Apart from the geese it was a pretty quiet trip birdwise. The above Marsh Sandpiper was a surprise and we saw lots of raptors including my first Steller’s Sea Eagles of the winter. Winter ducks and gulls are returning to various locales, autumn will end in a couple of weeks.
Very hot weather returned this weekend, somewhat surprisingly. It was even hotter than the hot spell last month.
It was hard work looking for waders on the beaches in such hot weather but I did find this Marsh Sandpiper just outside Hakodate yesterday.
I saw loads of these in Hong Kong last spring but in Hokkaido they aren’t very numerous: I’ve seen them here maybe half a dozen times in all.
Not much else around………….just a couple of Grey-tailed Tattler and a small flock of Red-necked Stint.
At Yakumo today it was even hotter and there were more waders around: several Common Greenshank, a small flock of Whimbrel with a couple of Eastern Curlew. 3 or 4 Ruddy Turnstone, 1 Dunlin, several Common Sandpiper, flocks of Mongolian Plover and Red-necked Stint, a lone Bar-tailed Godwit, 2 Terek Sandpiper and best of all a lone Temincks Stint, a lifer for me. Sadly only the lowest quality record shots survived the cull.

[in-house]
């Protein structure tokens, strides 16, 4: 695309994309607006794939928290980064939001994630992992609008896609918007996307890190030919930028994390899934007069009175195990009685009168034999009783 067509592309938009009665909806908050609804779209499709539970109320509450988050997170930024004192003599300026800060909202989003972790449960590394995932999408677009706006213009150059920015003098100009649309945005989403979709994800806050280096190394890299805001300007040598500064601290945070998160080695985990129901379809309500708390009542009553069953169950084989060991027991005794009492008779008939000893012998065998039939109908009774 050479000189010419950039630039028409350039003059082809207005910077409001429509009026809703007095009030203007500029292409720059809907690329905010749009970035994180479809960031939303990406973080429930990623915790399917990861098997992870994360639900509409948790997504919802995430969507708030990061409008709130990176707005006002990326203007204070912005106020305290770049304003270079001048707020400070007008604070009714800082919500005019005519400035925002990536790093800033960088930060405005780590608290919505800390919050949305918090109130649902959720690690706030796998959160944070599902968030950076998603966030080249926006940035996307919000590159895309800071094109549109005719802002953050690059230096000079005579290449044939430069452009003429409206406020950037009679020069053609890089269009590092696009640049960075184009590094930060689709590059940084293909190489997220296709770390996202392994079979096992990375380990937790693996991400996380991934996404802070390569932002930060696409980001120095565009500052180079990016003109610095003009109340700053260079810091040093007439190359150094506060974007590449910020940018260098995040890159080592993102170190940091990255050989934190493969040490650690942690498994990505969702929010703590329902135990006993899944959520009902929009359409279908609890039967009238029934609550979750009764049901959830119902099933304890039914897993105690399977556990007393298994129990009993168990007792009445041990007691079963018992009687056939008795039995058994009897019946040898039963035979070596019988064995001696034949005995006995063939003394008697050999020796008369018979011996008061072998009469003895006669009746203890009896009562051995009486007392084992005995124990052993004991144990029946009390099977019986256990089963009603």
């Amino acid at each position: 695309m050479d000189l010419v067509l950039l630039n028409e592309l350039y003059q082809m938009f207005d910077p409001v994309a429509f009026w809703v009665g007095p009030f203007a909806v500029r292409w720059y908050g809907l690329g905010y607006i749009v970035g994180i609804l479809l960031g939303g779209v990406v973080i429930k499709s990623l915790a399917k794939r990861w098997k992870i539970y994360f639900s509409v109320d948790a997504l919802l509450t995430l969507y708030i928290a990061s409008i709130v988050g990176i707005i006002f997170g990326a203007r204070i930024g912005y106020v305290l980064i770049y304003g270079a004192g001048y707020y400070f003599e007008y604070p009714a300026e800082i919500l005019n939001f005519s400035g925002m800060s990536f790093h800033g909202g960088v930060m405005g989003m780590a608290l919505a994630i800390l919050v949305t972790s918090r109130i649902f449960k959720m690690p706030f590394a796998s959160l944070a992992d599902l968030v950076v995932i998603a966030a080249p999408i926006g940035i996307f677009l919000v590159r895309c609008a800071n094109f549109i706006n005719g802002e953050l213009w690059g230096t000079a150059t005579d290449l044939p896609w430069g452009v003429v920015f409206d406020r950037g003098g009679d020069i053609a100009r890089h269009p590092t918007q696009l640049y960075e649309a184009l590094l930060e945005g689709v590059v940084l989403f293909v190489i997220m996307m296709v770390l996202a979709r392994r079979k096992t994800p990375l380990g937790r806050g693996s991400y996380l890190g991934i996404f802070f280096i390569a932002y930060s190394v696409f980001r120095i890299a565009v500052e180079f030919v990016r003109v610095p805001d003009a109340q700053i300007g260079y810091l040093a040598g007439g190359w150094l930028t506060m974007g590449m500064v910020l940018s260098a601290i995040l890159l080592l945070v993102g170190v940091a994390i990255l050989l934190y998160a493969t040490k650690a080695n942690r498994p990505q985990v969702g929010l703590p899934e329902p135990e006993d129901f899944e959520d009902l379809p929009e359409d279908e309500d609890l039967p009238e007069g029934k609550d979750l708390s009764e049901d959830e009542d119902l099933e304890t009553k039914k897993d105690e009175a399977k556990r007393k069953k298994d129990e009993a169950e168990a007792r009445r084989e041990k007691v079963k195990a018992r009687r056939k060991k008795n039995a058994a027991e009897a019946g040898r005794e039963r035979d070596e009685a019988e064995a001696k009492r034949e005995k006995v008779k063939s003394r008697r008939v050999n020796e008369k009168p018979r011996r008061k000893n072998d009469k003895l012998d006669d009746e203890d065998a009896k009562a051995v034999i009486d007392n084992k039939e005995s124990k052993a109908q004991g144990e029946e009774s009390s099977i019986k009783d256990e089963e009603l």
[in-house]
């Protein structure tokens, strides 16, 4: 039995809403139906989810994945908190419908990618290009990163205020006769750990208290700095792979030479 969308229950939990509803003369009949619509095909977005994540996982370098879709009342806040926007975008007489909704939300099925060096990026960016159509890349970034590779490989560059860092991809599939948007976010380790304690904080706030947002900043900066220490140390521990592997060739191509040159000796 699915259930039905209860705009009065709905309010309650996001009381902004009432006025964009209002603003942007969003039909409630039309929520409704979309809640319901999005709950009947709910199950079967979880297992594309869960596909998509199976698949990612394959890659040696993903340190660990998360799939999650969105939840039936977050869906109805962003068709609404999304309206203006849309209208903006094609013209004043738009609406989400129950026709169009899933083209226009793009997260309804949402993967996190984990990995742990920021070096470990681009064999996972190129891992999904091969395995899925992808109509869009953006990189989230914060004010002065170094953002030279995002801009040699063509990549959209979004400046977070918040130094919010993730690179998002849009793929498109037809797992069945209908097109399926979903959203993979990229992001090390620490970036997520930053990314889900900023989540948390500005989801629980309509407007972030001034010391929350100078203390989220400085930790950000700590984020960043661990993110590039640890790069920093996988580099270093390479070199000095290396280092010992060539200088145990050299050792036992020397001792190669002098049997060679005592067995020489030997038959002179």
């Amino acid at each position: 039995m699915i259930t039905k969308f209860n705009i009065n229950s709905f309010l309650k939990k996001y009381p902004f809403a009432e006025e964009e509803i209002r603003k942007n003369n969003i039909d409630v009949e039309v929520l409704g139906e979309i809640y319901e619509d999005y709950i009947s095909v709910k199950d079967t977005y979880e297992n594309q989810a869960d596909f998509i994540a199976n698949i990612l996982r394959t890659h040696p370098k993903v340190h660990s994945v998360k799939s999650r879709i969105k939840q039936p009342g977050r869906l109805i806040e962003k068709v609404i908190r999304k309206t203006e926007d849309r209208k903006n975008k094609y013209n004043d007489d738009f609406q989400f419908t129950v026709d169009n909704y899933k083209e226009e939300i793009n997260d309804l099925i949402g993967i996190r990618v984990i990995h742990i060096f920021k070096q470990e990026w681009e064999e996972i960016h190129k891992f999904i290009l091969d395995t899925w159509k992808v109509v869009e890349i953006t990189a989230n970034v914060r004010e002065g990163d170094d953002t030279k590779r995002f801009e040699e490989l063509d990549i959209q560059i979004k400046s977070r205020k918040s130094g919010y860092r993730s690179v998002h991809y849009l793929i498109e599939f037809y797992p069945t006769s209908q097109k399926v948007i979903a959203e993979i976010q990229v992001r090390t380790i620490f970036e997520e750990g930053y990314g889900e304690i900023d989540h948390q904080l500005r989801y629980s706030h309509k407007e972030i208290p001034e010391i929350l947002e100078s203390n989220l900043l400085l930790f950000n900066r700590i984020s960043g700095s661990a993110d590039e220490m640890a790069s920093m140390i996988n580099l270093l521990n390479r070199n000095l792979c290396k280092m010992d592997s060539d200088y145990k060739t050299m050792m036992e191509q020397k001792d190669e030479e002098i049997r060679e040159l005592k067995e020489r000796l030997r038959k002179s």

Other stuff around included lots of Great Egret, the first autumn flocks of Common Teal, Osprey, Peregrine, Pacific Swift and all 3 hirundine species and a singing Black-browed Reed Warbler (!).
There were 28 species of wader present last week in Mai Po.
3 of them were lifers for me: Greater Sand Plover, Nordmann’s Greenshank and Asian Dowitcher. The latter 2 are of course pretty rare and were my 2 target species for the trip. I could only get decent views of them through a scope and neither species came close enough to photograph.
Most of the common species of east Asian shorebirds were present. The above photo shows mainly Black-tailed Godwit and Curlew Sandpiper with a few Marsh Sandpiper and Common Redshank mixed in.
Curlew Sandpiper were especially common. I’ve only ever seen 3 lone individuals in Hokkaido but in Mai Po they were abundant. Some were in summer plumage as you can see.
It would have been even better if it had been sunnier and I’d had my big lens but the whole spectacle would have been worth witnessing even without a camera.
One of the commonest wader species at Mai Po was Marsh Sandpiper. This is a fairly scarce passage visitor in Hokkaido and I had only ever seen a handful of lone individuals before. But in Mai Po they were abundant.
The tide was pretty high and the birds came fairly close to the hide but at 400mm in very poor light the photos are not so good.
It was still a great experience watching flocks of them busily feed.